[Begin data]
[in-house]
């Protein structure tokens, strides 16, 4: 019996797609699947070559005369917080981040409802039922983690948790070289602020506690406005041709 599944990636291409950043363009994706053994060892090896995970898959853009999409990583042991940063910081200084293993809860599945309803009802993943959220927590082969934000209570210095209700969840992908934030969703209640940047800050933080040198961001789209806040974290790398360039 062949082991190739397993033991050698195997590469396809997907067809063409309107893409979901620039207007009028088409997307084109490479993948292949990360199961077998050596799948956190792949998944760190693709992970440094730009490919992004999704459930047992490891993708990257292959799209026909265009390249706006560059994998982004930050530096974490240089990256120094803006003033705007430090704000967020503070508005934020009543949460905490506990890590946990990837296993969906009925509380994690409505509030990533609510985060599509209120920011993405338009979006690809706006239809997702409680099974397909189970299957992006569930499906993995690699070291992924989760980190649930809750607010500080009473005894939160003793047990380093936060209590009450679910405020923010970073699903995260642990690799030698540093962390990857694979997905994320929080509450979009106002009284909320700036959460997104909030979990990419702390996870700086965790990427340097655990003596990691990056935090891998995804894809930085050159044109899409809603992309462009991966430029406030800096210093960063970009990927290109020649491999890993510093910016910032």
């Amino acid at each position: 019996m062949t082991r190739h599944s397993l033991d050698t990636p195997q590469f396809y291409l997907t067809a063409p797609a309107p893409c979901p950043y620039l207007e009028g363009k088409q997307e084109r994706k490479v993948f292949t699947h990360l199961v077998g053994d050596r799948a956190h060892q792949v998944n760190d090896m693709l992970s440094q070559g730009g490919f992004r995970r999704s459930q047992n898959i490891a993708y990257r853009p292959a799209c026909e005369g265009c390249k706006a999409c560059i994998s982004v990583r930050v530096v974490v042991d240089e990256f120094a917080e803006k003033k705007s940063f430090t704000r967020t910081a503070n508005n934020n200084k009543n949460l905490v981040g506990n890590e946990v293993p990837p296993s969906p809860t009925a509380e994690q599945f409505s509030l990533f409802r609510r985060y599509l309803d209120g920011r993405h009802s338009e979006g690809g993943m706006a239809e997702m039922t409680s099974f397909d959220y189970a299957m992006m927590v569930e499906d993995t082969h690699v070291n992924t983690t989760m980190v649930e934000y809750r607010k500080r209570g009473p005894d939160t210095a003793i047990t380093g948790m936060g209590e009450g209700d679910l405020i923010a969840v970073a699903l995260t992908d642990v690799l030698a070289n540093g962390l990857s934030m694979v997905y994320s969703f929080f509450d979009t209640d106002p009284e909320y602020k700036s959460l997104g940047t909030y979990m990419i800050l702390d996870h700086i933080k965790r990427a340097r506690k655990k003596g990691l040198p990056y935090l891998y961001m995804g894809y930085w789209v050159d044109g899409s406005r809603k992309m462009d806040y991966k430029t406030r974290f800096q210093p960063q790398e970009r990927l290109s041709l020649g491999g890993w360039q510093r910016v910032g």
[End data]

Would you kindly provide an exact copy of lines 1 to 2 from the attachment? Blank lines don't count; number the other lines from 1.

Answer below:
[in-house]
């Protein structure tokens, strides 16, 4: 019996797609699947070559005369917080981040409802039922983690948790070289602020506690406005041709 599944990636291409950043363009994706053994060892090896995970898959853009999409990583042991940063910081200084293993809860599945309803009802993943959220927590082969934000209570210095209700969840992908934030969703209640940047800050933080040198961001789209806040974290790398360039 062949082991190739397993033991050698195997590469396809997907067809063409309107893409979901620039207007009028088409997307084109490479993948292949990360199961077998050596799948956190792949998944760190693709992970440094730009490919992004999704459930047992490891993708990257292959799209026909265009390249706006560059994998982004930050530096974490240089990256120094803006003033705007430090704000967020503070508005934020009543949460905490506990890590946990990837296993969906009925509380994690409505509030990533609510985060599509209120920011993405338009979006690809706006239809997702409680099974397909189970299957992006569930499906993995690699070291992924989760980190649930809750607010500080009473005894939160003793047990380093936060209590009450679910405020923010970073699903995260642990690799030698540093962390990857694979997905994320929080509450979009106002009284909320700036959460997104909030979990990419702390996870700086965790990427340097655990003596990691990056935090891998995804894809930085050159044109899409809603992309462009991966430029406030800096210093960063970009990927290109020649491999890993510093910016910032």